NMN protects the heart from blood-blockage injuriesPaul Campbell | iStock.com
By Tiffany Chen
Each day, an average person takes about 20,000 breaths a day without thinking much about it. Every inhalation pulls oxygen into our lungs, where it enters our blood vessels and travels to organs and cells. While arteries are like highways for blood flow, capillaries are tiny alleyways, with some only wide enough for one blood cell to pass at a time. When any of these roads get blocked, body parts can’t get enough blood and oxygen, resulting in ischemia.
Ischemia can happen about anywhere in the body and sometimes leads to life-threatening events such as heart attacks and strokes. About 805,000 Americans have a heart attack every year, according to the Centers of Disease Control and Prevention, meaning that someone has a heart attack every 40 seconds. Conventionally, doctors treat the patient by removing the blockage or creating a bypass to restore blood flow with open-heart surgery.
Restoring the blood flow in ischemia sounds like an easy solution, but it actually can cause more harm than good, leading to a problem called reperfusion injury. Instead of restoring the tissue’s normal function, reintroducing the circulation results in inflammation and oxidative damage through unstable oxygen molecules.
In a 2014 study on PLOS One, a group of researchers led by Junichi Sadoshima from Rutgers New Jersey Medical School discovered that a chemical compound, nicotinamide mononucleotide (NMN), can protect the heart from ischemia and reperfusion injury (I/R injury) in mice.
Past studies have shown that during periods of cardiac ischemia, the level of nicotinamide adenine dinucleotide (NAD+), a key molecule in energy production, drops. Scientists also knew that nicotinamide phosphoribosyltransferase (Nampt), an enzyme that helps the production of NMN, raises NAD+ level and protects the heart against I/R injury.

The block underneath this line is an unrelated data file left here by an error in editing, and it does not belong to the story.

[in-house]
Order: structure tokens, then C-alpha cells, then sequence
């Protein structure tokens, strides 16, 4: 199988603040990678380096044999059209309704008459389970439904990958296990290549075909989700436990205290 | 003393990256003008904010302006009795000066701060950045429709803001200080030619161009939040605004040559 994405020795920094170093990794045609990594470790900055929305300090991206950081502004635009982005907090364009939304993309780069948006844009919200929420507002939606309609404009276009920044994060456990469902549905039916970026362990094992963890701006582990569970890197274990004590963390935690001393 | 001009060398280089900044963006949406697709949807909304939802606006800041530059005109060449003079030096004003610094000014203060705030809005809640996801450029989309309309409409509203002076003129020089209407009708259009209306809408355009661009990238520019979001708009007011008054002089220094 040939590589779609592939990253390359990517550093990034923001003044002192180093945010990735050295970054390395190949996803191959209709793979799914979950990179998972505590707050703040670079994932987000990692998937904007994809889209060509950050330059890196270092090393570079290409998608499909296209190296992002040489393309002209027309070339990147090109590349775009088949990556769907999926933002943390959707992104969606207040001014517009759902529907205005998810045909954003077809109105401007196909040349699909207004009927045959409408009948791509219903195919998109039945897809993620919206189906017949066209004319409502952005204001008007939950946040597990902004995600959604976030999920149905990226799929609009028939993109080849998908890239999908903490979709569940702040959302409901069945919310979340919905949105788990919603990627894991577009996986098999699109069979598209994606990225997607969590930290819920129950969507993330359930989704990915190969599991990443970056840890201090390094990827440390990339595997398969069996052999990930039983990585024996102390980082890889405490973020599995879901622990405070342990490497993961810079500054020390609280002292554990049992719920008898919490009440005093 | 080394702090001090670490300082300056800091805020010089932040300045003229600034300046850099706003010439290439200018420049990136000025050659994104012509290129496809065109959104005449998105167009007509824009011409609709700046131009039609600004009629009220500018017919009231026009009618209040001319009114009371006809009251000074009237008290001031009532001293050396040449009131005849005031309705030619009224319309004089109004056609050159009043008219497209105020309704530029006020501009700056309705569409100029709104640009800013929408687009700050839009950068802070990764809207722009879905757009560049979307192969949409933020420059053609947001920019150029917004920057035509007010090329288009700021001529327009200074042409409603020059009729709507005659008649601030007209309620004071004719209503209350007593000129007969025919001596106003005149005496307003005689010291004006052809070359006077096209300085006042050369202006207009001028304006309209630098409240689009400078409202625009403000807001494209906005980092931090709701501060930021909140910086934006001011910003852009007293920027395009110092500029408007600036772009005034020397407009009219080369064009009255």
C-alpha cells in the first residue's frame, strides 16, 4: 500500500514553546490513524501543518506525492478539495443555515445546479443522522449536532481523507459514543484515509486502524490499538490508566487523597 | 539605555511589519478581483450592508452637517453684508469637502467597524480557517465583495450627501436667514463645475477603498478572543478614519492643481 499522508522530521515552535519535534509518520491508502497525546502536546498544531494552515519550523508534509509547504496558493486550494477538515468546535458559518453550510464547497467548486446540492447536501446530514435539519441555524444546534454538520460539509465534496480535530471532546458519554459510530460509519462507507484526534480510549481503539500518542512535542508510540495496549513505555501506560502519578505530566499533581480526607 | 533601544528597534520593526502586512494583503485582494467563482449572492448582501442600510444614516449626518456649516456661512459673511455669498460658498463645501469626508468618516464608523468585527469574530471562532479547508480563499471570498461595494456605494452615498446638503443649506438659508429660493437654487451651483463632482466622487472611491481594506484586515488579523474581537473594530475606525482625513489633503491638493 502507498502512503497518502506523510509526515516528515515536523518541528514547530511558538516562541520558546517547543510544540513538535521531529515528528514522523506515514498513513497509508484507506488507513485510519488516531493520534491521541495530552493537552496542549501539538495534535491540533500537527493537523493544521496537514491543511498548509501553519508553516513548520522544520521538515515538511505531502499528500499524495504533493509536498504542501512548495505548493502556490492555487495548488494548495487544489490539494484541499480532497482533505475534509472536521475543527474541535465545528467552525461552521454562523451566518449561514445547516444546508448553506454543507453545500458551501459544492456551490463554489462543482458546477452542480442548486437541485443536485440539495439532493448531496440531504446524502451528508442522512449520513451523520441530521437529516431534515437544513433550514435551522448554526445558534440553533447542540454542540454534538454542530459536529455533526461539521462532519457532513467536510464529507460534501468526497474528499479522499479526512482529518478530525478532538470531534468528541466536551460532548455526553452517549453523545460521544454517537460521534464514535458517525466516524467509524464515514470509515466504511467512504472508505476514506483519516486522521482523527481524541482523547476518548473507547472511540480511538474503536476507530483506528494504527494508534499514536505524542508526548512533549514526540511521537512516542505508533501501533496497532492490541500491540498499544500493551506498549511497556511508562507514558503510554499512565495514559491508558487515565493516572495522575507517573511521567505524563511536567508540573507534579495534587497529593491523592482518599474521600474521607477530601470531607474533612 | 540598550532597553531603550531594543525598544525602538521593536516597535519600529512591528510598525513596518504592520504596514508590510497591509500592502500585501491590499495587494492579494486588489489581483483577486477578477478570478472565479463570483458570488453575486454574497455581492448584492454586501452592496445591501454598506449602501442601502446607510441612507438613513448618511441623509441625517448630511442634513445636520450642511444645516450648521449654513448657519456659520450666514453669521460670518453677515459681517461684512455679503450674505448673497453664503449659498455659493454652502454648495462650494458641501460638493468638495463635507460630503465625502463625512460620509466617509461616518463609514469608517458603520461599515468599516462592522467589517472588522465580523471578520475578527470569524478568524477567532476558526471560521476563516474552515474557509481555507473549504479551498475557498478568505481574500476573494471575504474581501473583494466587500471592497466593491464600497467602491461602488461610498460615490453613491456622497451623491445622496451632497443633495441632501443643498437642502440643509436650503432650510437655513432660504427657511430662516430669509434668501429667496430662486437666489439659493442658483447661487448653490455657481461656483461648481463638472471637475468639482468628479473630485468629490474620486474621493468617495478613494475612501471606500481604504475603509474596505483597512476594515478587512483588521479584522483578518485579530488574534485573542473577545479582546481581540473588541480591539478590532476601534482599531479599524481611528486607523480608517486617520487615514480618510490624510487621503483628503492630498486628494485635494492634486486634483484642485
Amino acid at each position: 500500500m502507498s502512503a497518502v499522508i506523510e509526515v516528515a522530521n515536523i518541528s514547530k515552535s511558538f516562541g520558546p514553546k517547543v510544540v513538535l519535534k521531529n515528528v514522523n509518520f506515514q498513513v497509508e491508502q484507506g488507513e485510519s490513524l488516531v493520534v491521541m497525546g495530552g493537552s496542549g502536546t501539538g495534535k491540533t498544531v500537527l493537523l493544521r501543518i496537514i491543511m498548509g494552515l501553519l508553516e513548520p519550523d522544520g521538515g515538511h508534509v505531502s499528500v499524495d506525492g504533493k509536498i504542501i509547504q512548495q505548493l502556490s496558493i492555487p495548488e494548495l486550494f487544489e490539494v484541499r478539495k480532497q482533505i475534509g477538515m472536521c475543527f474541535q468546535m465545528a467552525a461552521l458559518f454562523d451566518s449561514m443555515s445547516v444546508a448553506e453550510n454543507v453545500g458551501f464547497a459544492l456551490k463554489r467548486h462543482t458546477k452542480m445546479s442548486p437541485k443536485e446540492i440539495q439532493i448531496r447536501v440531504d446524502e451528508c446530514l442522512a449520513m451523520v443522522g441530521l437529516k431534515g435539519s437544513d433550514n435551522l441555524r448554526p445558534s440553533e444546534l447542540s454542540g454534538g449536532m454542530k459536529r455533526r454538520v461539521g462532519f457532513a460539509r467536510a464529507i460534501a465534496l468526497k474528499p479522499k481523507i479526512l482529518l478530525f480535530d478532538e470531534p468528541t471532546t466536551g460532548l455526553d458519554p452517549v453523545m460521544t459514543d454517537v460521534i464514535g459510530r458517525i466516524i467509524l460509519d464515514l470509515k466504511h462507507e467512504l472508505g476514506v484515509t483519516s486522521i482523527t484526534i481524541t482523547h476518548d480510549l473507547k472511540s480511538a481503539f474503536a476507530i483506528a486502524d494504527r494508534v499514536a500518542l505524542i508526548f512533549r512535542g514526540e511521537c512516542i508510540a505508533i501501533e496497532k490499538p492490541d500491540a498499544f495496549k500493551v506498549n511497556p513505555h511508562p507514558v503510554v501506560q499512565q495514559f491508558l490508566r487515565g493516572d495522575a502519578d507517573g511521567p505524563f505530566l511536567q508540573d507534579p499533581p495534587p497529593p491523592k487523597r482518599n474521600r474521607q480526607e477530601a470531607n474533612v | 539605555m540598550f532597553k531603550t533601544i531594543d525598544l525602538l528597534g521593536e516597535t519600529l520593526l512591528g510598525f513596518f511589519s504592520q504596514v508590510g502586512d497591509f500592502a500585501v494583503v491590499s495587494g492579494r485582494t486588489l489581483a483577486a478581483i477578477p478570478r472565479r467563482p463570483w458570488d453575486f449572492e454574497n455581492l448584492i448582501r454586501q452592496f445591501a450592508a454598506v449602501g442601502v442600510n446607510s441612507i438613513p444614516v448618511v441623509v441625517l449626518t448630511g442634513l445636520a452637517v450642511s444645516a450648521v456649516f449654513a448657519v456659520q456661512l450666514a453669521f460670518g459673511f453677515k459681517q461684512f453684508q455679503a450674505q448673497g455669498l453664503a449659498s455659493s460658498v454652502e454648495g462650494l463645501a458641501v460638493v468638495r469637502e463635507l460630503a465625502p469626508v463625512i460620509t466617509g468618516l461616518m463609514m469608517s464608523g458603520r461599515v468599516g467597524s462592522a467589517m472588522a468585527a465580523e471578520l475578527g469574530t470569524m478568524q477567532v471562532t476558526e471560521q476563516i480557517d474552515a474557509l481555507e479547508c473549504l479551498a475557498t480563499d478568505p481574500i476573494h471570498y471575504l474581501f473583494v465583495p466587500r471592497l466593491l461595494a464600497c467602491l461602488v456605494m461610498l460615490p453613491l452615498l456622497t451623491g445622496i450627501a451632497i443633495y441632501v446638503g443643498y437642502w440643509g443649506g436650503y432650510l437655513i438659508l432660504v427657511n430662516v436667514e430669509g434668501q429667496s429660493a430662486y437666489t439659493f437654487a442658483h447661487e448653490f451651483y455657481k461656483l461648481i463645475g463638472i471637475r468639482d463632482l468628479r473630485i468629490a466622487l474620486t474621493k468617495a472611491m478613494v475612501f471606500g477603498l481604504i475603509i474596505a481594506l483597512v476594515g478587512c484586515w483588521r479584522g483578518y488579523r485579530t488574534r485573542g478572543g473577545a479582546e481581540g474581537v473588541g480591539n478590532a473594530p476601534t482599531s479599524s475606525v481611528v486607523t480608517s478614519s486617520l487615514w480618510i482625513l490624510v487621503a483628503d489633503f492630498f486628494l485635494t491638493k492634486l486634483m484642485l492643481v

The researchers found that Nampt plays a role in heart protection by mediating the effects of ischemic preconditioning, which is one of the most potent mechanisms against I/R injury. The mechanism exposes the heart to short episodes of ischemia that allows the organ to build up resistance to the loss of blood supply and oxygen, working up the ability to endure extended periods of ischemia.
Sadoshima and his team discovered that NMN compensates for the adverse effect of I/R injury by mimicking the effects of Nampt.
Both mice with or without ischemia showed an increase in NAD+ level in the heart after NMN injection. The elevation of NAD+ level started as early as 30 minutes after the injection and persisted over an hour, reversing the effect of ischemia on NAD+ content.
NMN also reduced the myocardial infarct area, a small localized area of dead tissue resulting from the inadequate blood supply to the heart. The compound protected the heart when it was applied once 30 minutes before ischemia or four times just before and during reperfusion, by reducing the infarct size by 44% and 29%, respectively. The research team says that their finding further “confirms the protective effect of NMN against I/R injury.”
“Although NMN protects the heart from I/R injury, its instability in the systemic circulation makes it impractical for clinical use for induction of pharmacological preconditioning,” noted the research team. The team introduced calorie restriction to the mice as an alternative intervention.
Feeding the mice 40% less food for six weeks led to a significant reduction in myocardial infarction size with an upregulation of Nampt compared to mice with a normal diet. However, the mechanism of calorie restriction is complex and needs future investigation.
The research team also noted that some experiments were conducted with a relatively small number of mice, and it awaits confirmation through further experimentation.
Injecting NMN and calorie restriction both upregulates Nampt and protects the heart by mimicking the effects of ischemic preconditioning. The next step for the scientists is to understand the Nampt regulating molecular mechanism, which may allow them to target the molecule and develop interventions to protect the heart against I/R injury.